In her witness statement crew member Mia tried to support this allegation but got confused about what she was supposed to say. Bart, Anna and Mia all wrote different versions of what allegedly took place.

It didn’t make any difference because all three managers who investigated the case believed their version of events instead of mine. Needless to say nobody else on the crew had any recollection of the incident.

I’ll return to this matter in a later chapter. For now I want to go back to my pre-flight safety briefing prior to leaving London Heathrow.

Bart complained about several aspects of my briefing as did Anna in her witness statement.

The following comes from Peter’s witness statement;

copy of written correspondence
FSM (FM) Flight Manager. CSS – Purser. From Peter’s witness statement. Time with the airline 6 months. Never flew previously.

copy of written correspondence
Taken from evidence I submitted as part of my defence

Ven is the person who was called out as Purser. For reasons already explained I put him at the front of the aircraft working in Premium as cabin crew not at the back. Clearly he spoke to Peter about not being given the opportunity to work up.

Remember the only two people to accuse me of disappearing from the cabin despite working at opposite ends of the aircraft were Ven and Peter. They have their arms around each other in the photo taken at the hotel.

I was only told as I left the cabin crew check-in area for the aircraft that someone had been called out. By that time I was comfortable with T and Katrina working up and didn’t want to start changing working positions around.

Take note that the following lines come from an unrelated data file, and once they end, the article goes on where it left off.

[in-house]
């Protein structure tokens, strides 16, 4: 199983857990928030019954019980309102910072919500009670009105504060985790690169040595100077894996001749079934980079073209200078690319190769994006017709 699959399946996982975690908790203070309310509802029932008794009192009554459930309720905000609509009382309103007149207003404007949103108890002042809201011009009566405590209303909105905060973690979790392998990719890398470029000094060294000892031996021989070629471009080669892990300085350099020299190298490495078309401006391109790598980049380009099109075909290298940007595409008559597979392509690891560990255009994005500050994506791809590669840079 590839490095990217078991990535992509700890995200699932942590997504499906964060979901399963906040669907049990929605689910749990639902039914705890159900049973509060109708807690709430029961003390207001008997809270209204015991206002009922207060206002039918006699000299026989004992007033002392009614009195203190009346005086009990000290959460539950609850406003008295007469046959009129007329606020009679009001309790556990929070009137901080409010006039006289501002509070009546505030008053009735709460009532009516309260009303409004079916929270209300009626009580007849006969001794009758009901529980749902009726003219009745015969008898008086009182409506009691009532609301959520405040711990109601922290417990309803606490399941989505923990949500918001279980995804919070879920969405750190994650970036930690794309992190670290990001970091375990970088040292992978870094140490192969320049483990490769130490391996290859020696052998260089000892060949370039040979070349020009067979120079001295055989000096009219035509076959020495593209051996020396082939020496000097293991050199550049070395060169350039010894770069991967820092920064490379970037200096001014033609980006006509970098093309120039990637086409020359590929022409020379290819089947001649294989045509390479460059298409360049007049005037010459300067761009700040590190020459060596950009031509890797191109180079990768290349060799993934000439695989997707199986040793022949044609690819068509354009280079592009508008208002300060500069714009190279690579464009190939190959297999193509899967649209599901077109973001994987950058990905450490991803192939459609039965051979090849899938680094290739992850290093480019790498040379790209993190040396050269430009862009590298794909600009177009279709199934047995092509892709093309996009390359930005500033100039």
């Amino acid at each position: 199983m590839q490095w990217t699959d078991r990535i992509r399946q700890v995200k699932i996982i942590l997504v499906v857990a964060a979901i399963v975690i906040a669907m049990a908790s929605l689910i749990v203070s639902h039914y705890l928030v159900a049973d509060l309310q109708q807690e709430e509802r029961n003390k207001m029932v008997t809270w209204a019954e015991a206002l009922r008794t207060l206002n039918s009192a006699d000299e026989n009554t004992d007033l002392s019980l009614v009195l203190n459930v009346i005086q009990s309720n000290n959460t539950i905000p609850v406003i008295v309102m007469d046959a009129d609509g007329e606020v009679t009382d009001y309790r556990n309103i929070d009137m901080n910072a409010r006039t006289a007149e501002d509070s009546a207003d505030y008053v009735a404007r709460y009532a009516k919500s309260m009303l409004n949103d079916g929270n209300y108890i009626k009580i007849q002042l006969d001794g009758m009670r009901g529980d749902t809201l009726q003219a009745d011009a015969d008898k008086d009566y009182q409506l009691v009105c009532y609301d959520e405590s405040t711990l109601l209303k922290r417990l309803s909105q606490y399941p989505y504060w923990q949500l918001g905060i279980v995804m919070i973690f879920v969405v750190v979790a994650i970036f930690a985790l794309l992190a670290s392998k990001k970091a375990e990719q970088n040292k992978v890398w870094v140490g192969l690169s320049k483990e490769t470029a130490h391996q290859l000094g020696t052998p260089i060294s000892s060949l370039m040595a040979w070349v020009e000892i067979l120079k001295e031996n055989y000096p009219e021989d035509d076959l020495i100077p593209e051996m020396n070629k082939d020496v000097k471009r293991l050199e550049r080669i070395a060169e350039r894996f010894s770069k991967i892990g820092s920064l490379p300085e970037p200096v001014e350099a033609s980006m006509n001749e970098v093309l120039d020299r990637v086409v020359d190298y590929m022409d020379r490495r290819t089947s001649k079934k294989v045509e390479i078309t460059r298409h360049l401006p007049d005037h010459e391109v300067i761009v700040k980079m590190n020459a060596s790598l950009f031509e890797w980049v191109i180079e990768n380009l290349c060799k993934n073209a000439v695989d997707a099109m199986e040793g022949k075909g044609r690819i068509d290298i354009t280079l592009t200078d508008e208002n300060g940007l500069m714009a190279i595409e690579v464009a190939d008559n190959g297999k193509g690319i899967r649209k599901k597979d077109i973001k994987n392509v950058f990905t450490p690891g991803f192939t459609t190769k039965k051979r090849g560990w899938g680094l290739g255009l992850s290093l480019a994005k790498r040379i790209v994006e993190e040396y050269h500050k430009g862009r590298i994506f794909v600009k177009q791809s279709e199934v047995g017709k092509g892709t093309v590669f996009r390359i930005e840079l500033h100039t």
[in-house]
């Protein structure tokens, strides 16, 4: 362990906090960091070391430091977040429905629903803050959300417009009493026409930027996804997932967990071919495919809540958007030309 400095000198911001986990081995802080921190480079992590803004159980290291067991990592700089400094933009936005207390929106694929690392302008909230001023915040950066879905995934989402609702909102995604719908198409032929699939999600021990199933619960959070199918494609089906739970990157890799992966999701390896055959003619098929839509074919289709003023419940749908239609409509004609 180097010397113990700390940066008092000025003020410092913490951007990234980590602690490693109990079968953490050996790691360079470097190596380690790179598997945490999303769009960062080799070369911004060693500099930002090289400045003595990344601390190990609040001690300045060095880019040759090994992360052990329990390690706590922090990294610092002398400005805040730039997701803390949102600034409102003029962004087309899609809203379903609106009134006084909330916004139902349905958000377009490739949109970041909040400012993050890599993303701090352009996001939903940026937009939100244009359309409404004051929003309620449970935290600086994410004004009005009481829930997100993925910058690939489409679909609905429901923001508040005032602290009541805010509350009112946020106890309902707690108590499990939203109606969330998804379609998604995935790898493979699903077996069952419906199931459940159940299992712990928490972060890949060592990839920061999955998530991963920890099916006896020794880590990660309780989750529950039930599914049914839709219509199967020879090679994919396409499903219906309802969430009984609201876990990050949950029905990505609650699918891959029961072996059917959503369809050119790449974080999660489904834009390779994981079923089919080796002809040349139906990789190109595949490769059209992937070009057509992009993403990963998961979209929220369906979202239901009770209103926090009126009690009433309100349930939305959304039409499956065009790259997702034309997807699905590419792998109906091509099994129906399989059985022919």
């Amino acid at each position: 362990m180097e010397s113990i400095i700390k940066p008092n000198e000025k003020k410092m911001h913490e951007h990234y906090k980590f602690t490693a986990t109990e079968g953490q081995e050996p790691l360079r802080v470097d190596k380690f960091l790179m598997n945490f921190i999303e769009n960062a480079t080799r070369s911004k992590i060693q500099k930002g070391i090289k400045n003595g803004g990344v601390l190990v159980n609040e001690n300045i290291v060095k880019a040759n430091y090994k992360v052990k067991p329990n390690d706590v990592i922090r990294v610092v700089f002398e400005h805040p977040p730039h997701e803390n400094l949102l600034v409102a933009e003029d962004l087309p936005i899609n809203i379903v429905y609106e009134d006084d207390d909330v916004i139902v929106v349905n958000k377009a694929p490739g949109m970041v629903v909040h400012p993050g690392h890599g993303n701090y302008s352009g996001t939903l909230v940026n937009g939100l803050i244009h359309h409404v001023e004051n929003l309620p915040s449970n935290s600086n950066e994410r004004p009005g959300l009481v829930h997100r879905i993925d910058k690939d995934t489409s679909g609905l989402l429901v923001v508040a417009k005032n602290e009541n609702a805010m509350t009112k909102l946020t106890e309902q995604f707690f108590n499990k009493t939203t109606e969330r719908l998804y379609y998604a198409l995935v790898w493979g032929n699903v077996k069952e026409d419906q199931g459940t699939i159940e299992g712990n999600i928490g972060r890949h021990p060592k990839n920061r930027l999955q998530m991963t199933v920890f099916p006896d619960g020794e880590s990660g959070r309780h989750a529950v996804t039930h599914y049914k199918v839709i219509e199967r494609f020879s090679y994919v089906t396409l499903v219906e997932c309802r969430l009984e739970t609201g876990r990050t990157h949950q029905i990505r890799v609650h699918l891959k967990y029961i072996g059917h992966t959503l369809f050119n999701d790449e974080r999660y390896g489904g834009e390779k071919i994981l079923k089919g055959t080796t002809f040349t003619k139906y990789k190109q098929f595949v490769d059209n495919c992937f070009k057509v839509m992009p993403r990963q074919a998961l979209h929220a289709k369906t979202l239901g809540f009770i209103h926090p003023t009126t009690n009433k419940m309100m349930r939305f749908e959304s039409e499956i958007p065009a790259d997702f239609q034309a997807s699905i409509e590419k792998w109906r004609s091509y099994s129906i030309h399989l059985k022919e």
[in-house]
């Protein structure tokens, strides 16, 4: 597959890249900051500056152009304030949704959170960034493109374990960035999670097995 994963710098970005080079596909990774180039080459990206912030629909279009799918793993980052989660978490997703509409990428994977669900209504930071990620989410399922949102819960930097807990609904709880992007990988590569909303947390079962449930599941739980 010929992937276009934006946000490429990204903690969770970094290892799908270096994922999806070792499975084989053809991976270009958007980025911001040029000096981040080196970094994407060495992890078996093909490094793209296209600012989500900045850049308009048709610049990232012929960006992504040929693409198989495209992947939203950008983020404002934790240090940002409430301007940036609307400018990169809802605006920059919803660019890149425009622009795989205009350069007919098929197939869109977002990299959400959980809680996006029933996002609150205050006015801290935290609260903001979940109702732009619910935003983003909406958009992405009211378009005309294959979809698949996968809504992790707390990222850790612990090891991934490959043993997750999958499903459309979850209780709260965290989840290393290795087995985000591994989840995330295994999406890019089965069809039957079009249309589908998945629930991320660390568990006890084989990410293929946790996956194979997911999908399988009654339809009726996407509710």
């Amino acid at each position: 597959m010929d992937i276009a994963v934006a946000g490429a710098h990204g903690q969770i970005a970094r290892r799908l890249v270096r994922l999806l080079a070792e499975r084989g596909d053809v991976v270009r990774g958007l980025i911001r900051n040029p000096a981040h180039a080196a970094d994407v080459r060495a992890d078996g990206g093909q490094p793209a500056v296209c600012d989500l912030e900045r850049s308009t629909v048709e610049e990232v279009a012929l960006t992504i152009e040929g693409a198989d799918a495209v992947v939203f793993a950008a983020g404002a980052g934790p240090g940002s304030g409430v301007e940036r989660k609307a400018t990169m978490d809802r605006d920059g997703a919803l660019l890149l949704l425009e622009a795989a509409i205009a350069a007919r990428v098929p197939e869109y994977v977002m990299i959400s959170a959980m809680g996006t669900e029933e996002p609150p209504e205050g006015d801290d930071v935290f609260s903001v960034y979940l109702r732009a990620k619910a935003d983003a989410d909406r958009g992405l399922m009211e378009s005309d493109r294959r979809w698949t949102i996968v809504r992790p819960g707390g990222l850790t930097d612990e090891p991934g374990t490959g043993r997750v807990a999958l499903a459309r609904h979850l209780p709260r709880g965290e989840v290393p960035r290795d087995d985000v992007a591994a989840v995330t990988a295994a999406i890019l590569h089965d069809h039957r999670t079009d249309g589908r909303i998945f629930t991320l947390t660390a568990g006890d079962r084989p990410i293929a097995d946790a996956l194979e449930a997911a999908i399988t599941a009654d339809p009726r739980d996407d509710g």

Having spoken to Ven as soon as he boarded about not working up, he repeated several times that he didn’t mind where he worked. We had never met but he seemed liked a nice guy and I was happy to have another experienced member of crew.

Peter says I “chose” Katrina to work up and makes a point of saying she was one of the least senior. In fact he was the least senior having been flying for just six months. Katrina had been flying for thirty years although she’d only been with the company for about sixteen months.

Having explained my reasons during the grievance investigation meeting for asking her to work up, I was asked a series of questions.

These were; when did I allocate working positions, how long before the pre-flight briefing were they entered into my iPad and who would I have asked to work up had I not asked T and Katrina.

The reason for asking was because in his grievance Bart complained he wasn’t given this opportunity. He also accused me of not entering crew working positions into my iPad (I’ll come to that in a moment). Anna made the same allegation in her witness statement.

Take a look at this which comes from Ven’s witness statement. It shows again that he was disgruntled at not being allowed to work up as Purser;

From Ven’s witness statement. CM7 is the working position based in Premium

The reason his iPad would still have shown him as working up as Purser is because he was called out to operate in that rank. Therefore that wouldn’t change even if the Flight Manager changes his position which I did.

He states having looked at his iPad he could see he had been allocated CM7 (CM = Crew Member) although it still showed him working up. The fact he could see that confirms I had entered positions into my iPad. Had they not been entered none of the crew would be able to see their working position on their own iPad.